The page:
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Benjamin M. Paris (July 15, 1884 – January 8, 1950) was an American sportsman, entrepreneur, conservationist, and owner of a landmark restaurant in Seattle, Washington. Paris founded the Seattle Ben Paris Salmon Derby. He is inurned at the columbarium at Evergreen Washelli Memorial Park.
Benjamin Paris was born in Birmingham, Alabama, on July 15, 1884. As a youth, he moved with his family to Texas, where he grew up with his four brothers and five sisters. His formal education ended when he completed the third grade. His father died when Paris was fourteen or fifteen and his mother passed two years later. At the age of seventeen, Paris went to Mexico to work on a railroad construction project, which later brought him to Port Hope, Alaska. He came to Seattle for eighteen months before moving to Missouri, where he worked as an ironworker. In 1906, he was injured on the job, and thus prompted a permanent return to Seattle.
Paris received a $600 loan to start a five-table billiard parlor on Admiral Way in West Seattle. In 1912, he incorporated as the Ben Paris Terminal Concessions Company, of which he was president and general manager. By 1922, he owned four first-class billiard parlors, one at 912 ½ First Avenue, one at 120 ½ Pike Street, and one each in Bremerton and Mt. Vernon, totaling $80,000 in value; he also owned Ben Paris Cigars, Lunch & Cards in the Eitel Building at 1501 2nd Avenue. His establishments had the most modern equipment available at the time and catered to the upper class men of the area, and the managers of his businesses each owned an interest in his company.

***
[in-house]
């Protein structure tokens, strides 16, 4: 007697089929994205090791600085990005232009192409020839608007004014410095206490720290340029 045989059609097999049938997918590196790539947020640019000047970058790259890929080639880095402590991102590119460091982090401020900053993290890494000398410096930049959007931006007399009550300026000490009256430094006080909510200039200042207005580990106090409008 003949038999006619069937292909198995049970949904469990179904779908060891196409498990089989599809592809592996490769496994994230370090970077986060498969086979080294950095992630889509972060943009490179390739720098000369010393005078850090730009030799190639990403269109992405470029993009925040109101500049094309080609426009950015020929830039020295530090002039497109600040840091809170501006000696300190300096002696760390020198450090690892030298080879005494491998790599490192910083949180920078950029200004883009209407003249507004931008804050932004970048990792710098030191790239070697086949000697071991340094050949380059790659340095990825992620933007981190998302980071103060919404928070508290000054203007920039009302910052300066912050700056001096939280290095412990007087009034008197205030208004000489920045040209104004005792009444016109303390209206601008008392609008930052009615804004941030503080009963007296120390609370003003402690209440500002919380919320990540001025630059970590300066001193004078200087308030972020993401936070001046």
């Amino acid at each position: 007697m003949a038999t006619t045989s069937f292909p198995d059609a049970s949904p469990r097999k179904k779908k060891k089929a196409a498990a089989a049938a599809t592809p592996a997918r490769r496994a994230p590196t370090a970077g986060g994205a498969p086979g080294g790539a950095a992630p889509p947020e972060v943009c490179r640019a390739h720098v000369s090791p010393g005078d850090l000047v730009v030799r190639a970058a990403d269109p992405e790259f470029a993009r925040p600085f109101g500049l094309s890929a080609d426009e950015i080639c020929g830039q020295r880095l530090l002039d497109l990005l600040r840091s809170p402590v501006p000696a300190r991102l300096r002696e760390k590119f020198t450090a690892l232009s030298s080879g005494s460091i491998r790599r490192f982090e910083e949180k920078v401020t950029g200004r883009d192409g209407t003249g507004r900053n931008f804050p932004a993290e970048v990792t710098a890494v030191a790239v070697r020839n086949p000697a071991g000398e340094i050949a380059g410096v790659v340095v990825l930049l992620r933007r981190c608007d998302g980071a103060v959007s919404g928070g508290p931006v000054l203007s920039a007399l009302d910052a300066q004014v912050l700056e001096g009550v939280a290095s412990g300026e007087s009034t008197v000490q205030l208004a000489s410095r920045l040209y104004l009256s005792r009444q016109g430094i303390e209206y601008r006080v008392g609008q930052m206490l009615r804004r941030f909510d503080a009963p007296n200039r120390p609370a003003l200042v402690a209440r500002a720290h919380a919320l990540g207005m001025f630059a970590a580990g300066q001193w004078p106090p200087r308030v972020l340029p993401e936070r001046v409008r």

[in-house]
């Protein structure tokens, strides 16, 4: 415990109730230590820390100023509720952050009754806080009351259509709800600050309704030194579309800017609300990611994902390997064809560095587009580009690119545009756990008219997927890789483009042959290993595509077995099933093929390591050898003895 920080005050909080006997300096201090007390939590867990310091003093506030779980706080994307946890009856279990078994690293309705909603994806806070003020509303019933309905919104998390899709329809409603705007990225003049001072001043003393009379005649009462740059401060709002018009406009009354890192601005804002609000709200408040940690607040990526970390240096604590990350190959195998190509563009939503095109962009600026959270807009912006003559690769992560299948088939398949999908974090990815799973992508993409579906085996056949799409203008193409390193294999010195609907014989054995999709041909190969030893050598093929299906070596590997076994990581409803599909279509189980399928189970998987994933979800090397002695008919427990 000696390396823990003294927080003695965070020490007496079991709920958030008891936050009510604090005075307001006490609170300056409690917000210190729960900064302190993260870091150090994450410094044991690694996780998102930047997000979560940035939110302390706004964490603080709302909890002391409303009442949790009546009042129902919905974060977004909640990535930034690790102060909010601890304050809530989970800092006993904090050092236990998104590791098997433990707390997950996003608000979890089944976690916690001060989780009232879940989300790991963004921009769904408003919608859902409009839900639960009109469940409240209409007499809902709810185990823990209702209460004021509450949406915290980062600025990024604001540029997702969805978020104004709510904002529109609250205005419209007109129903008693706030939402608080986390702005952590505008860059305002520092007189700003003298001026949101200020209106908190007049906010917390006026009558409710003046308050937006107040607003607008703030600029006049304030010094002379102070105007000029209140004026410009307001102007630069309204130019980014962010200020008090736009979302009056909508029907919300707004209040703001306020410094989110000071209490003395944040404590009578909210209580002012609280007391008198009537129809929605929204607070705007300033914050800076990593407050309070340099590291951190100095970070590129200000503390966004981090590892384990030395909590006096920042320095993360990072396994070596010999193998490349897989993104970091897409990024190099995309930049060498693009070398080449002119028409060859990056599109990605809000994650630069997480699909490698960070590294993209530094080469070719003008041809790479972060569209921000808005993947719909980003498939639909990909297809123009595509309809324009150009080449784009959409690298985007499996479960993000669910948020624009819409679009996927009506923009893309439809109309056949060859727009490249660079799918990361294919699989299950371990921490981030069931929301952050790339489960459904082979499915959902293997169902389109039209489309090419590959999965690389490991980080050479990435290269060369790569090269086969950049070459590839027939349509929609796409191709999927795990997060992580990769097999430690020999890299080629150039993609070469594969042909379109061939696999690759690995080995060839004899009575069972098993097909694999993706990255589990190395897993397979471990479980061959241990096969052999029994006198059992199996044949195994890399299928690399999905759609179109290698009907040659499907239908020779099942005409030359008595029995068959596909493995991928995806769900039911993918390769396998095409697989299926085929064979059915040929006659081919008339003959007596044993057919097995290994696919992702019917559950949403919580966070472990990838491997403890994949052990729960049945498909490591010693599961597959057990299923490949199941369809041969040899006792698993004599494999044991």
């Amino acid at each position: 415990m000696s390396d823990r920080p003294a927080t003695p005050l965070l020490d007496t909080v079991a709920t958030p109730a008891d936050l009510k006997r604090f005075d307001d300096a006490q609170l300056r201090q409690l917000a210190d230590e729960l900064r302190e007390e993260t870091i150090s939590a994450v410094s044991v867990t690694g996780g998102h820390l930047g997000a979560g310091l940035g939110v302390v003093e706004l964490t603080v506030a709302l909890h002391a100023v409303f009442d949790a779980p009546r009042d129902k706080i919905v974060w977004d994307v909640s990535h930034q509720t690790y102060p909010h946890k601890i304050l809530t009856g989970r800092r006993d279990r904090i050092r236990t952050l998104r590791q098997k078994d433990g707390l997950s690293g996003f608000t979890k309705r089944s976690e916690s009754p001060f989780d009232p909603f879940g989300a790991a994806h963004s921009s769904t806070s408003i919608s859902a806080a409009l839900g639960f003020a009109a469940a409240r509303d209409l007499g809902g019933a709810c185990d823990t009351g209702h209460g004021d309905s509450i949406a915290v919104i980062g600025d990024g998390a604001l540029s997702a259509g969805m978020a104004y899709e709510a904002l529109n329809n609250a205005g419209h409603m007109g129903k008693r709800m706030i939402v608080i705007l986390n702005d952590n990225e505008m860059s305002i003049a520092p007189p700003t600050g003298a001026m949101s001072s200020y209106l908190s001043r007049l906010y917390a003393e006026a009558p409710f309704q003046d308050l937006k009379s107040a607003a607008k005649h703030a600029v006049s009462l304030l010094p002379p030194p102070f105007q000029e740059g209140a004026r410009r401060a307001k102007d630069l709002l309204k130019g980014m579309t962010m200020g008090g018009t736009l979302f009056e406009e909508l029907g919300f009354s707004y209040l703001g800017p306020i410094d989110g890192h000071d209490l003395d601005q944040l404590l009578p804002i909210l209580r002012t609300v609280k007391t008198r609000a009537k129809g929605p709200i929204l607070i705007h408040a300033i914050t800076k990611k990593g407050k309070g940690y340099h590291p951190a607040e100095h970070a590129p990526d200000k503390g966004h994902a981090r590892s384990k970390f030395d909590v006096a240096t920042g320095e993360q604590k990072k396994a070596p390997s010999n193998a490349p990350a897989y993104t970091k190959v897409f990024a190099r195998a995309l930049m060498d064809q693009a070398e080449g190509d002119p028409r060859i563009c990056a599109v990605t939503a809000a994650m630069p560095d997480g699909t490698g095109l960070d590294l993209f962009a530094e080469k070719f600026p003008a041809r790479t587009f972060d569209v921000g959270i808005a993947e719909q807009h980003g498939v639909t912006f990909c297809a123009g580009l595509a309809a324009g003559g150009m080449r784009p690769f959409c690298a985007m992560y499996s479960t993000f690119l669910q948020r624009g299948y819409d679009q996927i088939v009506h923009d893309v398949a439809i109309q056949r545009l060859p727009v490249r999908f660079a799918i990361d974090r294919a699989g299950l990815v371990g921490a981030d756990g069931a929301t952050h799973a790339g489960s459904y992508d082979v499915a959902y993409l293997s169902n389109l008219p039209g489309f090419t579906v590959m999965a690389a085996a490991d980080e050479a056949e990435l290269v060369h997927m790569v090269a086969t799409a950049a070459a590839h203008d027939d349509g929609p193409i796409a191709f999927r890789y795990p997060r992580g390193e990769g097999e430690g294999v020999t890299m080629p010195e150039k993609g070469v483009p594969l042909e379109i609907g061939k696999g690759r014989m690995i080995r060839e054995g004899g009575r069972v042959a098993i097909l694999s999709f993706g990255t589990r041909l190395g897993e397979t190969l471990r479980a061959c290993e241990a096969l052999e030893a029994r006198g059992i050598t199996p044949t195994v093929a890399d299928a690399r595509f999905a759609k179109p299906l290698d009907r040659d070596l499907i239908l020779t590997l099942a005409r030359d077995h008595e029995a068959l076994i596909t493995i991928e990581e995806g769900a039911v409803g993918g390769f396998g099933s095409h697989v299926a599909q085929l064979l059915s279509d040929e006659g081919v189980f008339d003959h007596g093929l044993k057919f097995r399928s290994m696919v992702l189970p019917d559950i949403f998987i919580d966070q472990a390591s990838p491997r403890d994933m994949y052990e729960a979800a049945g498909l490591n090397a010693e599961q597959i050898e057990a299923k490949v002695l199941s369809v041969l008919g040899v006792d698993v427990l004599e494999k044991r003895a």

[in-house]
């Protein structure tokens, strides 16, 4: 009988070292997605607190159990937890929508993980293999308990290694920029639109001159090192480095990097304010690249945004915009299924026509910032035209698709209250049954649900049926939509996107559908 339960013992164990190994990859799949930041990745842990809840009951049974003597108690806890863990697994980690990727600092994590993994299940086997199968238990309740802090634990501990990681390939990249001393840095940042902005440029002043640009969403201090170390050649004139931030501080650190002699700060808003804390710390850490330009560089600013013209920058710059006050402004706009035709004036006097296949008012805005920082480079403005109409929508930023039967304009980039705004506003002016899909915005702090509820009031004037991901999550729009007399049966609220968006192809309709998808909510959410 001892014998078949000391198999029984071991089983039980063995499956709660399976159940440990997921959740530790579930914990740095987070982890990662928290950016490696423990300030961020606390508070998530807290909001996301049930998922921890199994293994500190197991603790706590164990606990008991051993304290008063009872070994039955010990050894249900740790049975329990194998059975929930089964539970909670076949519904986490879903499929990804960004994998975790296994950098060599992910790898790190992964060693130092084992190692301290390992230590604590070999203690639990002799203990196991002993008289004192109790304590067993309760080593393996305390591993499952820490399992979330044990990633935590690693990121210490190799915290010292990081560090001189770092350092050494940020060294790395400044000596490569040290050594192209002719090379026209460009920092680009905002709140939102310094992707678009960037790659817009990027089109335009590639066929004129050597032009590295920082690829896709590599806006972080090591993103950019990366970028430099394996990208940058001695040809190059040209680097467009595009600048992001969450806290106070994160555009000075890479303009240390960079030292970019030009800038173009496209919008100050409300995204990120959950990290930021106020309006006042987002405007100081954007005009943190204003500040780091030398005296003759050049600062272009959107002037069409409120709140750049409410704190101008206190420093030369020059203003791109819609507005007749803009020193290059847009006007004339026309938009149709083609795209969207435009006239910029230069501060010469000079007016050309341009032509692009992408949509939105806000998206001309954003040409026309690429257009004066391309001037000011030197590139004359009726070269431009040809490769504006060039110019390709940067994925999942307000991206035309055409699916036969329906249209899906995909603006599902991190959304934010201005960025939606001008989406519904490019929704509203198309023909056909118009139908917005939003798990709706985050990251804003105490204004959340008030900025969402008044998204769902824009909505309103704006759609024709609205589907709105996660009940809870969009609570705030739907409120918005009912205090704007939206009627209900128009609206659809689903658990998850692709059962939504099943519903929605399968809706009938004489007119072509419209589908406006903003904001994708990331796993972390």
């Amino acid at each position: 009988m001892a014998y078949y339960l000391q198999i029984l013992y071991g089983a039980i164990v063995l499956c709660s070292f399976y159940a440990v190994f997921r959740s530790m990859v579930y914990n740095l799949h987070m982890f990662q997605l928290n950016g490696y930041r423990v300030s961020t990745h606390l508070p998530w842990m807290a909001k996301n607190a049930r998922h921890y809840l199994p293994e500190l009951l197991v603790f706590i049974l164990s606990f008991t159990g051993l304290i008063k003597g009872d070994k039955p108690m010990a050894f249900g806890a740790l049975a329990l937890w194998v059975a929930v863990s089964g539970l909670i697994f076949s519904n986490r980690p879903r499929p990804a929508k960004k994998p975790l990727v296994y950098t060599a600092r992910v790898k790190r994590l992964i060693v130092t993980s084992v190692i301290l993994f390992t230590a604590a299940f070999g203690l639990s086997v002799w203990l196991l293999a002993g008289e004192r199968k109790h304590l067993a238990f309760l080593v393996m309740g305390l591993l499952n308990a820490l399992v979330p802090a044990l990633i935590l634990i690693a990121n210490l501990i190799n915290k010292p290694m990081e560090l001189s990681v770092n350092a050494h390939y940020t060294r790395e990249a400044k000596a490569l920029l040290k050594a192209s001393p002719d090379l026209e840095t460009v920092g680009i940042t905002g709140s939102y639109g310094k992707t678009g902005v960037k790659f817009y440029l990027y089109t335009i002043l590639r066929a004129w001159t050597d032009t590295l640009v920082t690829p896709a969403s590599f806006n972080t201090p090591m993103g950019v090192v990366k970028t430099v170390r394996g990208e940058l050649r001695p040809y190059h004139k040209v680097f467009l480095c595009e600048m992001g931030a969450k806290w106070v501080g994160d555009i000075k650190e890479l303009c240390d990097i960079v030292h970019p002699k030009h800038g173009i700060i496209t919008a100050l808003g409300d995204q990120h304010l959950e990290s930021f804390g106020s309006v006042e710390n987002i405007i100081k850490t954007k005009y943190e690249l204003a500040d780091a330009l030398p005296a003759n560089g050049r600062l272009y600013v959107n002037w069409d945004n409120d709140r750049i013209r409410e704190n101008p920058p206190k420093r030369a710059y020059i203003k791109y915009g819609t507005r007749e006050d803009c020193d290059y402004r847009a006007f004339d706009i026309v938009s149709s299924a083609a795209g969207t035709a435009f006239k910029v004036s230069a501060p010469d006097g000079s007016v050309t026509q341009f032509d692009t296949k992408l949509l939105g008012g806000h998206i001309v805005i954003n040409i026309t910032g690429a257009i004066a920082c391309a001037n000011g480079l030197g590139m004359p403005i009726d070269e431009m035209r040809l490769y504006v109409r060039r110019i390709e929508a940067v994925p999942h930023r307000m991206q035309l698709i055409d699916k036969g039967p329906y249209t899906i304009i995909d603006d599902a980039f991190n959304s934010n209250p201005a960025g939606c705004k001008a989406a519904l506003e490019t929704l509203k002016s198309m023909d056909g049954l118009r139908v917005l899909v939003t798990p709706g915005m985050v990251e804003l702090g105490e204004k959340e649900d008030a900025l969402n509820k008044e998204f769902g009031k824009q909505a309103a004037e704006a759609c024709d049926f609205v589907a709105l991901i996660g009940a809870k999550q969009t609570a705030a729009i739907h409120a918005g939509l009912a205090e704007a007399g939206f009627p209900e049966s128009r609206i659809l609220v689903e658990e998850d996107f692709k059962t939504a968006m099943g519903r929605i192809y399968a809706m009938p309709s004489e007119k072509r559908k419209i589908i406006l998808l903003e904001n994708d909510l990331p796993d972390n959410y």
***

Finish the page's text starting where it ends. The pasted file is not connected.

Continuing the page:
In the late 1920s, his company, along with Bartell Drugs, established a seventy-six year lease of the Eitel Building.
In 1930, he established the Ben Paris Restaurant at 1609 Westlake Avenue.
Sportsmanship and Conservation
Paris, who was an avid sportsman, also sold sporting goods at some of his establishments. In particular, he was an advocate for fishing and installed a large circular fish tank containing live bass in the lobby of at least one of his downtown Seattle restaurants. To help boost sales of his fishing rods, he started Seattle’s first fishing derby  in 1931. That year, the Washington Conservation League was formed to try to change the county-controlled gaming commission to one that was state-controlled. Paris was elected president of that committee. In less than eighteen months, Paris made two hundred and eleven appearances in support of Initiative 62, which voters passed in November 1932. He was subsequently appointed to the newly formed state game commission, but resigned after three months concentrate on his businesses. When Paris complained that commercial salmon traps were snaring all the fish before they could even reach Puget Sound or its tributaries, the State Legislature took notice and, in 1935, outlawed commercial salmon traps in Puget Sound. As a bar owner, he didn’t think that selling beer on Sundays should be illegal and in 1934, he took his argument to the Supreme Court and lost. In 1935, Paris began publishing the now-iconic "Fishing (and Hunting) Guide to the Northwest " which ran from 1935 to 1980. Paris was head of the Gander Club and was involved in several other conservation organizations, such as the Western Bass Club. He also was active in the Eagles, Knights, and Shriners, and sponsored semi-pro baseball teams.